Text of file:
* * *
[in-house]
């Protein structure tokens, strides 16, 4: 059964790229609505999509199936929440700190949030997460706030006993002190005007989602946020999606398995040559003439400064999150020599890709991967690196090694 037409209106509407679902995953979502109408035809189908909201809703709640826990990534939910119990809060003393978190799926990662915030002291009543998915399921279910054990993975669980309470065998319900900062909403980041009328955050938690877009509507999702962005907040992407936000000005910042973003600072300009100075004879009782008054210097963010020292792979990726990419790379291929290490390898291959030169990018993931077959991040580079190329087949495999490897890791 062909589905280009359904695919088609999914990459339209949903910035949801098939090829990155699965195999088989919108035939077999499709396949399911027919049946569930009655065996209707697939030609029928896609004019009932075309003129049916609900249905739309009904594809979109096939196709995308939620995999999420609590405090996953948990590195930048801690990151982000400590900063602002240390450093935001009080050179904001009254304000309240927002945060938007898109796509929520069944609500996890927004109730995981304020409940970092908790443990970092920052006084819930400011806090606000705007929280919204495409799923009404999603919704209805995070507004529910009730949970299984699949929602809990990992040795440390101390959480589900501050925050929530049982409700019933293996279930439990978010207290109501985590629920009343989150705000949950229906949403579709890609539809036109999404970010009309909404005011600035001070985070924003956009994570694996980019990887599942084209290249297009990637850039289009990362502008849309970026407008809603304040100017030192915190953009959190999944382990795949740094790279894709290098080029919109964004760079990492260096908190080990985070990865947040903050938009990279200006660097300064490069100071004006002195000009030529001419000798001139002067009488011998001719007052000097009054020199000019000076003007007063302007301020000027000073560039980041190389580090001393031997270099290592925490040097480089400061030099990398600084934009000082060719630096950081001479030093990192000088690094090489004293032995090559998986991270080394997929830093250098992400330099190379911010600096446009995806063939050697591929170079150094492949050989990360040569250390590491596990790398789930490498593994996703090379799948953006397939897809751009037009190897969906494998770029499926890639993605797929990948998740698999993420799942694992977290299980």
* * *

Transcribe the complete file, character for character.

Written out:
[in-house]
């Protein structure tokens, strides 16, 4: 059964790229609505999509199936929440700190949030997460706030006993002190005007989602946020999606398995040559003439400064999150020599890709991967690196090694 037409209106509407679902995953979502109408035809189908909201809703709640826990990534939910119990809060003393978190799926990662915030002291009543998915399921279910054990993975669980309470065998319900900062909403980041009328955050938690877009509507999702962005907040992407936000000005910042973003600072300009100075004879009782008054210097963010020292792979990726990419790379291929290490390898291959030169990018993931077959991040580079190329087949495999490897890791 062909589905280009359904695919088609999914990459339209949903910035949801098939090829990155699965195999088989919108035939077999499709396949399911027919049946569930009655065996209707697939030609029928896609004019009932075309003129049916609900249905739309009904594809979109096939196709995308939620995999999420609590405090996953948990590195930048801690990151982000400590900063602002240390450093935001009080050179904001009254304000309240927002945060938007898109796509929520069944609500996890927004109730995981304020409940970092908790443990970092920052006084819930400011806090606000705007929280919204495409799923009404999603919704209805995070507004529910009730949970299984699949929602809990990992040795440390101390959480589900501050925050929530049982409700019933293996279930439990978010207290109501985590629920009343989150705000949950229906949403579709890609539809036109999404970010009309909404005011600035001070985070924003956009994570694996980019990887599942084209290249297009990637850039289009990362502008849309970026407008809603304040100017030192915190953009959190999944382990795949740094790279894709290098080029919109964004760079990492260096908190080990985070990865947040903050938009990279200006660097300064490069100071004006002195000009030529001419000798001139002067009488011998001719007052000097009054020199000019000076003007007063302007301020000027000073560039980041190389580090001393031997270099290592925490040097480089400061030099990398600084934009000082060719630096950081001479030093990192000088690094090489004293032995090559998986991270080394997929830093250098992400330099190379911010600096446009995806063939050697591929170079150094492949050989990360040569250390590491596990790398789930490498593994996703090379799948953006397939897809751009037009190897969906494998770029499926890639993605797929990948998740698999993420799942694992977290299980």